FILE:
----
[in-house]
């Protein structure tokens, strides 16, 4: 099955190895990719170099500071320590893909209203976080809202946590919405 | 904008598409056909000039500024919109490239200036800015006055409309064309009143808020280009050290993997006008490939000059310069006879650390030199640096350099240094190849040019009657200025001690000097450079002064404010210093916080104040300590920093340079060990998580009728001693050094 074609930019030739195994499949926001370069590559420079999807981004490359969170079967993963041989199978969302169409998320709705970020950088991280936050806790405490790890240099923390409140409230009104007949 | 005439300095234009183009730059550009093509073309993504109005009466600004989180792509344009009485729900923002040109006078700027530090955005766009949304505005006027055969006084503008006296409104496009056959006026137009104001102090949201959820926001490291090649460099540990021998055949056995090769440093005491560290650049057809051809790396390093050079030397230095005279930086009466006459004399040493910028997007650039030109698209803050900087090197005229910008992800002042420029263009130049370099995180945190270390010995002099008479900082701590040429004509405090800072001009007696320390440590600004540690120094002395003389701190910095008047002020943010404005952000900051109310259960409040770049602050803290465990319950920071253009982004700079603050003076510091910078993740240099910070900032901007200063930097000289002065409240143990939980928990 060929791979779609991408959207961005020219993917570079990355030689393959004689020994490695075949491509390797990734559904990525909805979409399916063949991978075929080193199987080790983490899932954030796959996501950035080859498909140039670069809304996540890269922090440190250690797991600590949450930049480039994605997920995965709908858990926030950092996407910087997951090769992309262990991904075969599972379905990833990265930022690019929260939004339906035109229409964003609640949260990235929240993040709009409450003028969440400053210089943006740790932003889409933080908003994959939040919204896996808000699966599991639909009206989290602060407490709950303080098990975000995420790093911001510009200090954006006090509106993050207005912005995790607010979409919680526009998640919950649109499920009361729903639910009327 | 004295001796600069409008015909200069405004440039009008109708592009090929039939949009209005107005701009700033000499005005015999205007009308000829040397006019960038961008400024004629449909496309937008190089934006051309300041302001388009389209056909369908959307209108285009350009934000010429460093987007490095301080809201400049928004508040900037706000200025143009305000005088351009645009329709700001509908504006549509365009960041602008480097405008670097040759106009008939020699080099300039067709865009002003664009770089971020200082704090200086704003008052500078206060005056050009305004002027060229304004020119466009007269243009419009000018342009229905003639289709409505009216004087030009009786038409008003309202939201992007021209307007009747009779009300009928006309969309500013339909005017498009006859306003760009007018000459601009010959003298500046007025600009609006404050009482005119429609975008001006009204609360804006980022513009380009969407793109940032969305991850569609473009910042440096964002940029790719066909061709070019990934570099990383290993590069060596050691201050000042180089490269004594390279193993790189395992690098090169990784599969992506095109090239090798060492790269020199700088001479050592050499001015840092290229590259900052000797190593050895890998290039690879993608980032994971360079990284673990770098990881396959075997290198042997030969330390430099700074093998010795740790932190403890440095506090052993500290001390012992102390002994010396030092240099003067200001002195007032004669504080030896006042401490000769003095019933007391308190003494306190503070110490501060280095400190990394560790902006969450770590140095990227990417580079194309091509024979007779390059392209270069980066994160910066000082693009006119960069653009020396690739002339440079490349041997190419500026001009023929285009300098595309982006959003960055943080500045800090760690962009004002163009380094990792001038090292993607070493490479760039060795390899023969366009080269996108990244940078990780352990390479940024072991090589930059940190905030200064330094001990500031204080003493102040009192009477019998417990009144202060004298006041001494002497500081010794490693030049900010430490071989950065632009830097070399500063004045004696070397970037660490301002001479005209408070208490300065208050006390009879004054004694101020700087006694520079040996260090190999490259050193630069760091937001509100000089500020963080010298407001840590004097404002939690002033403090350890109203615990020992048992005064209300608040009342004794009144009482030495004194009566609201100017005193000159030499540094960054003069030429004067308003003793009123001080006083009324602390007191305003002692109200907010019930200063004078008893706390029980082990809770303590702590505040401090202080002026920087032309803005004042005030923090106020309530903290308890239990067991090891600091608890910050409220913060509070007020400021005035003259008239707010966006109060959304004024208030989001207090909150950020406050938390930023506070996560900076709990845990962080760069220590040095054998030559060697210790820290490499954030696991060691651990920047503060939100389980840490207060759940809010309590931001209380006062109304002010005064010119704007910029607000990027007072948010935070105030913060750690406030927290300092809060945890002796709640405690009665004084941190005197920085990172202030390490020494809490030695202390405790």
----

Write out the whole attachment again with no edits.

[in-house]
């Protein structure tokens, strides 16, 4: 099955190895990719170099500071320590893909209203976080809202946590919405 | 904008598409056909000039500024919109490239200036800015006055409309064309009143808020280009050290993997006008490939000059310069006879650390030199640096350099240094190849040019009657200025001690000097450079002064404010210093916080104040300590920093340079060990998580009728001693050094 074609930019030739195994499949926001370069590559420079999807981004490359969170079967993963041989199978969302169409998320709705970020950088991280936050806790405490790890240099923390409140409230009104007949 | 005439300095234009183009730059550009093509073309993504109005009466600004989180792509344009009485729900923002040109006078700027530090955005766009949304505005006027055969006084503008006296409104496009056959006026137009104001102090949201959820926001490291090649460099540990021998055949056995090769440093005491560290650049057809051809790396390093050079030397230095005279930086009466006459004399040493910028997007650039030109698209803050900087090197005229910008992800002042420029263009130049370099995180945190270390010995002099008479900082701590040429004509405090800072001009007696320390440590600004540690120094002395003389701190910095008047002020943010404005952000900051109310259960409040770049602050803290465990319950920071253009982004700079603050003076510091910078993740240099910070900032901007200063930097000289002065409240143990939980928990 060929791979779609991408959207961005020219993917570079990355030689393959004689020994490695075949491509390797990734559904990525909805979409399916063949991978075929080193199987080790983490899932954030796959996501950035080859498909140039670069809304996540890269922090440190250690797991600590949450930049480039994605997920995965709908858990926030950092996407910087997951090769992309262990991904075969599972379905990833990265930022690019929260939004339906035109229409964003609640949260990235929240993040709009409450003028969440400053210089943006740790932003889409933080908003994959939040919204896996808000699966599991639909009206989290602060407490709950303080098990975000995420790093911001510009200090954006006090509106993050207005912005995790607010979409919680526009998640919950649109499920009361729903639910009327 | 004295001796600069409008015909200069405004440039009008109708592009090929039939949009209005107005701009700033000499005005015999205007009308000829040397006019960038961008400024004629449909496309937008190089934006051309300041302001388009389209056909369908959307209108285009350009934000010429460093987007490095301080809201400049928004508040900037706000200025143009305000005088351009645009329709700001509908504006549509365009960041602008480097405008670097040759106009008939020699080099300039067709865009002003664009770089971020200082704090200086704003008052500078206060005056050009305004002027060229304004020119466009007269243009419009000018342009229905003639289709409505009216004087030009009786038409008003309202939201992007021209307007009747009779009300009928006309969309500013339909005017498009006859306003760009007018000459601009010959003298500046007025600009609006404050009482005119429609975008001006009204609360804006980022513009380009969407793109940032969305991850569609473009910042440096964002940029790719066909061709070019990934570099990383290993590069060596050691201050000042180089490269004594390279193993790189395992690098090169990784599969992506095109090239090798060492790269020199700088001479050592050499001015840092290229590259900052000797190593050895890998290039690879993608980032994971360079990284673990770098990881396959075997290198042997030969330390430099700074093998010795740790932190403890440095506090052993500290001390012992102390002994010396030092240099003067200001002195007032004669504080030896006042401490000769003095019933007391308190003494306190503070110490501060280095400190990394560790902006969450770590140095990227990417580079194309091509024979007779390059392209270069980066994160910066000082693009006119960069653009020396690739002339440079490349041997190419500026001009023929285009300098595309982006959003960055943080500045800090760690962009004002163009380094990792001038090292993607070493490479760039060795390899023969366009080269996108990244940078990780352990390479940024072991090589930059940190905030200064330094001990500031204080003493102040009192009477019998417990009144202060004298006041001494002497500081010794490693030049900010430490071989950065632009830097070399500063004045004696070397970037660490301002001479005209408070208490300065208050006390009879004054004694101020700087006694520079040996260090190999490259050193630069760091937001509100000089500020963080010298407001840590004097404002939690002033403090350890109203615990020992048992005064209300608040009342004794009144009482030495004194009566609201100017005193000159030499540094960054003069030429004067308003003793009123001080006083009324602390007191305003002692109200907010019930200063004078008893706390029980082990809770303590702590505040401090202080002026920087032309803005004042005030923090106020309530903290308890239990067991090891600091608890910050409220913060509070007020400021005035003259008239707010966006109060959304004024208030989001207090909150950020406050938390930023506070996560900076709990845990962080760069220590040095054998030559060697210790820290490499954030696991060691651990920047503060939100389980840490207060759940809010309590931001209380006062109304002010005064010119704007910029607000990027007072948010935070105030913060750690406030927290300092809060945890002796709640405690009665004084941190005197920085990172202030390490020494809490030695202390405790």